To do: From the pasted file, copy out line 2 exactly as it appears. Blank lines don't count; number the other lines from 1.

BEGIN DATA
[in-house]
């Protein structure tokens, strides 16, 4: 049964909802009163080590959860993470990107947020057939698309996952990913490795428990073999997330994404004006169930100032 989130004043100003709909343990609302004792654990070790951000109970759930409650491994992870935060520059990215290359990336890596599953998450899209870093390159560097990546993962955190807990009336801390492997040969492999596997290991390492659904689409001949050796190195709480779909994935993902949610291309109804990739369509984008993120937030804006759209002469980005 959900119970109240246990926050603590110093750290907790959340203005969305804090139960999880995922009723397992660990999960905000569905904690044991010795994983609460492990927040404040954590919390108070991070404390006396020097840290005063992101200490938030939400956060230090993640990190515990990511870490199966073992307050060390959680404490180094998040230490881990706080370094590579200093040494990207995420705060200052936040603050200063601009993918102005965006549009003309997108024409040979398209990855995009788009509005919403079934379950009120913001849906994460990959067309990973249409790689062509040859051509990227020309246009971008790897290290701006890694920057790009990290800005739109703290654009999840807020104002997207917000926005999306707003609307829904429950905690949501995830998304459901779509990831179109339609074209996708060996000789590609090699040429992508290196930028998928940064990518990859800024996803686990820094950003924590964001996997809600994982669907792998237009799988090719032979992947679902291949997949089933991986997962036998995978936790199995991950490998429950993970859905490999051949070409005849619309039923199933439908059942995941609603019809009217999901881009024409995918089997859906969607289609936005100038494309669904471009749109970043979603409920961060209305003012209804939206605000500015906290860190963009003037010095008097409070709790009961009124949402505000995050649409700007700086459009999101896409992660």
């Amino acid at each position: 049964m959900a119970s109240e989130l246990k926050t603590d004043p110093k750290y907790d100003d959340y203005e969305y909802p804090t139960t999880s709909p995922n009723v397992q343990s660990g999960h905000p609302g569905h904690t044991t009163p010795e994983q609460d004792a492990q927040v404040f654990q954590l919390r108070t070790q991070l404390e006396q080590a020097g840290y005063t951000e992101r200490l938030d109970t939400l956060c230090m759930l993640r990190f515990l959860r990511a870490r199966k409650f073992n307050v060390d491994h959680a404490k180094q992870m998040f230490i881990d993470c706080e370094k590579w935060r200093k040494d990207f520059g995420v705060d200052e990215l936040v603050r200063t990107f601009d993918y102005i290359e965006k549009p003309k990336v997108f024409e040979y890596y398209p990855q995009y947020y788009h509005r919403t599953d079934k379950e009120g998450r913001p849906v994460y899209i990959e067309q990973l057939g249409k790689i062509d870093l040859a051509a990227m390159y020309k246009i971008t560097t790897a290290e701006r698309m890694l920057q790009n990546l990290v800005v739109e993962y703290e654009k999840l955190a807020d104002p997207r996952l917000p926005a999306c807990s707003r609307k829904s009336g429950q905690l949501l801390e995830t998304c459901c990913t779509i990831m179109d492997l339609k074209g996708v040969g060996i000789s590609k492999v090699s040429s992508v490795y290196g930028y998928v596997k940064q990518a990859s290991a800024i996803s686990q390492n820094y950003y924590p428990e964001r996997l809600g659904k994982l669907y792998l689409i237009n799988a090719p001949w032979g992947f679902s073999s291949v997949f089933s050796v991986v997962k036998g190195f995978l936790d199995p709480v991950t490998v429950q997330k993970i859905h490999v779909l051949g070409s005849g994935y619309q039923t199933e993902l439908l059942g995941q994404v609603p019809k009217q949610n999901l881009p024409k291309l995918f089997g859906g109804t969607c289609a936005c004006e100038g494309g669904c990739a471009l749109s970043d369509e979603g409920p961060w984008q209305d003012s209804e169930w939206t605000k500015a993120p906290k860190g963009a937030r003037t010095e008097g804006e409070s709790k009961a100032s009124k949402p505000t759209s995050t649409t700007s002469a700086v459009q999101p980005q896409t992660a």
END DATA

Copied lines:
């Protein structure tokens, strides 16, 4: 049964909802009163080590959860993470990107947020057939698309996952990913490795428990073999997330994404004006169930100032 989130004043100003709909343990609302004792654990070790951000109970759930409650491994992870935060520059990215290359990336890596599953998450899209870093390159560097990546993962955190807990009336801390492997040969492999596997290991390492659904689409001949050796190195709480779909994935993902949610291309109804990739369509984008993120937030804006759209002469980005 959900119970109240246990926050603590110093750290907790959340203005969305804090139960999880995922009723397992660990999960905000569905904690044991010795994983609460492990927040404040954590919390108070991070404390006396020097840290005063992101200490938030939400956060230090993640990190515990990511870490199966073992307050060390959680404490180094998040230490881990706080370094590579200093040494990207995420705060200052936040603050200063601009993918102005965006549009003309997108024409040979398209990855995009788009509005919403079934379950009120913001849906994460990959067309990973249409790689062509040859051509990227020309246009971008790897290290701006890694920057790009990290800005739109703290654009999840807020104002997207917000926005999306707003609307829904429950905690949501995830998304459901779509990831179109339609074209996708060996000789590609090699040429992508290196930028998928940064990518990859800024996803686990820094950003924590964001996997809600994982669907792998237009799988090719032979992947679902291949997949089933991986997962036998995978936790199995991950490998429950993970859905490999051949070409005849619309039923199933439908059942995941609603019809009217999901881009024409995918089997859906969607289609936005100038494309669904471009749109970043979603409920961060209305003012209804939206605000500015906290860190963009003037010095008097409070709790009961009124949402505000995050649409700007700086459009999101896409992660």